Jeremiah’s complaint and God’s correction and protection: Verses 10, 12-18 contain an extended complaint by Jeremiah. He is feeling sorry for himself due to the sorry situation he’s in: everyone is against him (“everyone curses me”—10); he feels isolated and alone (“I sat alone”—17). Faithfulness to God has brought “pain unending” (18).
Jeremiah hits a low point, giving way to self-pity. He essentially says he wishes he’d never been born (10), grouses about how he’s become a pariah to his people (10), reminds God that he stayed away from the party crowd and happy times (17), and describes himself as suffering unending pain and an incurable wound (18).
He asks God to protect him (“do not take me away”—15) and to avenge him on his persecutors (15). But he goes further by blaming blames God for his troubles: “I suffer reproach for your sake” (15). He couches an accusation in the form of a question: “Will you be to me like a deceptive brook, like a spring that fails?” His faith is wavering as it seems the flow of God’s grace has dried up.
Adding to Jeremiah’s pain is the fact he has embraced God’s Word and the ministry of proclaiming it: “When your words came, I ate them; they were my joy and my heart’s delight, for I bear your name” (16). Rather than eating with the party crowd (17), Jeremiah ate God’s Word with joy and delight. He ingested and internalized God’s message—even when that message of judgment gave him indigestion (like it would later do to the apostle John in Revelation 10:9-10; sweet to the taste, sour to the stomach).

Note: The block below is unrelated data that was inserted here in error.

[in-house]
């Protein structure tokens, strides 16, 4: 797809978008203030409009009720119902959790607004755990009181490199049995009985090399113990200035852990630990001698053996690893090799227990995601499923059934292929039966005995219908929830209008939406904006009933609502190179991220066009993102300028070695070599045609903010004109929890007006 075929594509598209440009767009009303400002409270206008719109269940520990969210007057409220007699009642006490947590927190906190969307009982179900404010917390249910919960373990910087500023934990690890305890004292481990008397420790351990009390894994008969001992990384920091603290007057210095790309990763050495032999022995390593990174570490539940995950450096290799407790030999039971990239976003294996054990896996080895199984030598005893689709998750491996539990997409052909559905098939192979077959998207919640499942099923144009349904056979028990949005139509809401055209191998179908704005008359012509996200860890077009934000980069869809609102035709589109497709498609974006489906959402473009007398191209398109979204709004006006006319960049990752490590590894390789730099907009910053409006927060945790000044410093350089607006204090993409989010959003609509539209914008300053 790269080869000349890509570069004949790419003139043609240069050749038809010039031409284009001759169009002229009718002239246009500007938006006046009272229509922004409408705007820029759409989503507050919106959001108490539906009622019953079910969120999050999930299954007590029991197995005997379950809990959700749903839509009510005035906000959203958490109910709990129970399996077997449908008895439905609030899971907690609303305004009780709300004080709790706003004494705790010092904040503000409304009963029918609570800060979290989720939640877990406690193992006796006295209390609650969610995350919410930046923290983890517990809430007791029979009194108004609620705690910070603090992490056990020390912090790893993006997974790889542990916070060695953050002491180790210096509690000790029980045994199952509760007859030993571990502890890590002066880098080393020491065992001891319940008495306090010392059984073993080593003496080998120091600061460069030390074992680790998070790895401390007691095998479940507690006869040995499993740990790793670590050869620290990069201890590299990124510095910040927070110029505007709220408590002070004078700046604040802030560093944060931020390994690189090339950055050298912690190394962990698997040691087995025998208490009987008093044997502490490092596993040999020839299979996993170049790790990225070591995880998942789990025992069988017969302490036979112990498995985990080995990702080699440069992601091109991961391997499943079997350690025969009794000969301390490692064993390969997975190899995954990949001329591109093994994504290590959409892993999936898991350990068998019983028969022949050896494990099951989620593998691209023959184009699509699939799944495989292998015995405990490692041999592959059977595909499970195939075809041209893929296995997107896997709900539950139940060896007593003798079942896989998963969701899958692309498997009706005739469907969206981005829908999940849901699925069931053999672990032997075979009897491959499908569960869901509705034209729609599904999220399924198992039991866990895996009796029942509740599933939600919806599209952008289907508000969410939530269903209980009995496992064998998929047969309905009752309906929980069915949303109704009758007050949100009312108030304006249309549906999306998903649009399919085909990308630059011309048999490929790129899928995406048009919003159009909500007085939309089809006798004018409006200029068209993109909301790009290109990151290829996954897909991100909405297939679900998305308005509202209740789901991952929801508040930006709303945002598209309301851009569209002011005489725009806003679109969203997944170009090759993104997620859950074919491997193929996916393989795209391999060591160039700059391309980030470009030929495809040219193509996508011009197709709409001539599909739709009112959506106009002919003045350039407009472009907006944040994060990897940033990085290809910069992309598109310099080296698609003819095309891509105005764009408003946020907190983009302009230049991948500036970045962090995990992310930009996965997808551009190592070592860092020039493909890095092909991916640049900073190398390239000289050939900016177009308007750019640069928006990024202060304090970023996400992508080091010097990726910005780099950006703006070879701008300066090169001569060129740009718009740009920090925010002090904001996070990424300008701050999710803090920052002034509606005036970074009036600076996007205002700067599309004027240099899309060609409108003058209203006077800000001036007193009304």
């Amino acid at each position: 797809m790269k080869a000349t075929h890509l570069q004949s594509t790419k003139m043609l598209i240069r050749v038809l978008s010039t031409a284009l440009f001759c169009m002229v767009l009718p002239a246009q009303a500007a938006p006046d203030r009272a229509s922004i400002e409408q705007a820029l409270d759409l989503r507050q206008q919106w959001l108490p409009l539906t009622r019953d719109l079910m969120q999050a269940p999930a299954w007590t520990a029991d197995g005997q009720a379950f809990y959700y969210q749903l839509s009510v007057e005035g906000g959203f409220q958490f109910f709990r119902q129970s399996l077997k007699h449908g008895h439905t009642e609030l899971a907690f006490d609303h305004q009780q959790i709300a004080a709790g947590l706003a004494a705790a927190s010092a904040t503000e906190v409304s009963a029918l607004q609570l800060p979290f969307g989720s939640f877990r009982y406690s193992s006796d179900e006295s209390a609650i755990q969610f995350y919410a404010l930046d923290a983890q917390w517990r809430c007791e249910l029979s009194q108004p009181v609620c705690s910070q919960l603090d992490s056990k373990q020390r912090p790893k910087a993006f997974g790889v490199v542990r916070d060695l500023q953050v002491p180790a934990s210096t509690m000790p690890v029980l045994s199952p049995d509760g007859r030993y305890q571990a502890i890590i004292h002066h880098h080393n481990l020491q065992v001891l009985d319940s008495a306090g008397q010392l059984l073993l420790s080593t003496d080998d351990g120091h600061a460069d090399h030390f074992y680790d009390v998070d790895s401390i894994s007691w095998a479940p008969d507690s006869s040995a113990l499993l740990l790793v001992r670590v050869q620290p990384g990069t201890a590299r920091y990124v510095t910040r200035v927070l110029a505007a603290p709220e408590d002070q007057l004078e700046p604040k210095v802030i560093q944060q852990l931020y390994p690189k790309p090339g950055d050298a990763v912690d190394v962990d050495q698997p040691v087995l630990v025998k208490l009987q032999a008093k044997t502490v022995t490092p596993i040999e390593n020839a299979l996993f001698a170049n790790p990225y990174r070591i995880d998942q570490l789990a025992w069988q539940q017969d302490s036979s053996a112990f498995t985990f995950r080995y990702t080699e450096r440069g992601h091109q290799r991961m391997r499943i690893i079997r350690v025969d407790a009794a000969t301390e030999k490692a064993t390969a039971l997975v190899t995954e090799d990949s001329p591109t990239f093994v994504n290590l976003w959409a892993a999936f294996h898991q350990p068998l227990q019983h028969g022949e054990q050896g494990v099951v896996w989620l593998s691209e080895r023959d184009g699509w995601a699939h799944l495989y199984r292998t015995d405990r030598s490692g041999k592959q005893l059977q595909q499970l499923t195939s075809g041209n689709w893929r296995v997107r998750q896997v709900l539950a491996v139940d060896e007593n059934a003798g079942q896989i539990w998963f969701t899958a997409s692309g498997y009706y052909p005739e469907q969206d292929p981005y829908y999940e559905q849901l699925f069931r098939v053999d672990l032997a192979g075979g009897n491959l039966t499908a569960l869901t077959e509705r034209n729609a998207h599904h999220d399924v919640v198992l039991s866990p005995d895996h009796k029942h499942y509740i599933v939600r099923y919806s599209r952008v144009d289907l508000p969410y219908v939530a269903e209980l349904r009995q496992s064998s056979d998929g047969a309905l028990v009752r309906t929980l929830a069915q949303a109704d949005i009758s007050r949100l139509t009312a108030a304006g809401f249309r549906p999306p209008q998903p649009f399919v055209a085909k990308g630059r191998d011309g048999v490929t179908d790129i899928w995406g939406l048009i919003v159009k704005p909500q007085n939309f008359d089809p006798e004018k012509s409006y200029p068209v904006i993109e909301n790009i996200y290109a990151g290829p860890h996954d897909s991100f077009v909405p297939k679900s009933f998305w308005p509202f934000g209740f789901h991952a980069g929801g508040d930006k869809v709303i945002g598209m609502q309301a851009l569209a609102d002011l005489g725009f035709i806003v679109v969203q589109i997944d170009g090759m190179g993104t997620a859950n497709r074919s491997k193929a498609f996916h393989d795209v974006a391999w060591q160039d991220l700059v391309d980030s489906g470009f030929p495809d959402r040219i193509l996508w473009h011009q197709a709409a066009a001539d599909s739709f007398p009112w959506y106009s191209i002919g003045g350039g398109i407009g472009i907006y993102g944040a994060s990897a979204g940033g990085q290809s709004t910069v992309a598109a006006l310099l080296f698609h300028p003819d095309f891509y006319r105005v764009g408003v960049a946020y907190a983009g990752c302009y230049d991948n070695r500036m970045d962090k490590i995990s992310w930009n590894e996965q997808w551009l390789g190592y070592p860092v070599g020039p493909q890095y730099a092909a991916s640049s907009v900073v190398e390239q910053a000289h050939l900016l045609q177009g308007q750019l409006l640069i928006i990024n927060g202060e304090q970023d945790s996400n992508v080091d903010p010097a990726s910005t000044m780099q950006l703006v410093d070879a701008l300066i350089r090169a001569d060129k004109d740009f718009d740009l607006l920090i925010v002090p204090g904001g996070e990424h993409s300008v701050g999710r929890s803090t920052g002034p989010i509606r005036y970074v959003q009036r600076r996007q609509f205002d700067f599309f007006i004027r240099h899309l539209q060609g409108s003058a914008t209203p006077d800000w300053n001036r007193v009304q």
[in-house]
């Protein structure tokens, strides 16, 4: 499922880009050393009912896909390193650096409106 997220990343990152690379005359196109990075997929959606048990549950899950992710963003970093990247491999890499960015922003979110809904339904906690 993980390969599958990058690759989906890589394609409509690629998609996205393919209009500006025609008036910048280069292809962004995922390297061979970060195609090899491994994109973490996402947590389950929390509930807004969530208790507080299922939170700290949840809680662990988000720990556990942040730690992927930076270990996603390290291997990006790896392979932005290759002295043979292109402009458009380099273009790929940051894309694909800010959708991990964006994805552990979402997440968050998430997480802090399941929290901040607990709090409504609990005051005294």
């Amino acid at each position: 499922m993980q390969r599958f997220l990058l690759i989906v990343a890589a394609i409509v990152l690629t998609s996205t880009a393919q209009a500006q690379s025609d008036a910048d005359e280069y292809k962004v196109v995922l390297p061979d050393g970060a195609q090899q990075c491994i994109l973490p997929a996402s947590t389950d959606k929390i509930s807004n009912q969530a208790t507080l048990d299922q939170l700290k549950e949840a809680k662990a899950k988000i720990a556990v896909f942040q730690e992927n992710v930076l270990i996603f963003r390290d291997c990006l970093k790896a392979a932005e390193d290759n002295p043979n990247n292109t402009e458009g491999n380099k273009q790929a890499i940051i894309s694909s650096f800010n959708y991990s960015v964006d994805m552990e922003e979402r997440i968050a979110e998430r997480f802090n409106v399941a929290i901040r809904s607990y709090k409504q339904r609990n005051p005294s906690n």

The Lord’s answer to Jeremiah is to remind him of his original call to ministry and God’s original promise of protection. In chapter 1 Jeremiah is commissioned to “stand up and say to them whatever I command you” (1:17); in chapter 15 he’s told to “utter worthy, not worthless words” in order to be God’s spokesman (“to stand before my face”—Hebrew wording in vs 19). Jeremiah is not to turn to the people but wait for them to turn to him. Only if he stays a faithful communicator of God’s worthy (but difficult) message can he continue to be God’s spokesman. In fact, Jeremiah is called to repent (literally “to turn”) so he could be restored. The Lord rebukes Jeremiah’s perspective and accusatory attitude. However, the Lord concludes by repeating His original promise of protection (15:20 is almost identical in wording to 1:19). God’s promise stands and He can make Jeremiah stand even when he feels shaky.
Rather than seeing Jeremiah as emotionally unbalanced and unstable, I see him as a man worn down by his calling. If God is weary of holding back judgment (6), Jeremiah is weary of proclaiming it and suffering for his prophetic ministry. The sting of social critique and exclusion has brought him to a low point. Like Elijah at Mt. Horeb, Jeremiah has lost perspective and become downcast (1 Kings 19:10). But which of us in ministry have not had similar feelings or prayed similar prayers? And our ministry situations have not been as dark and dire as Jeremiah’s! I’m grateful to God for allowing Jeremiah’s journal of prayers and tears to be included in His Word. If Elijah was “a man like us” (James 5:17); Jeremiah was too.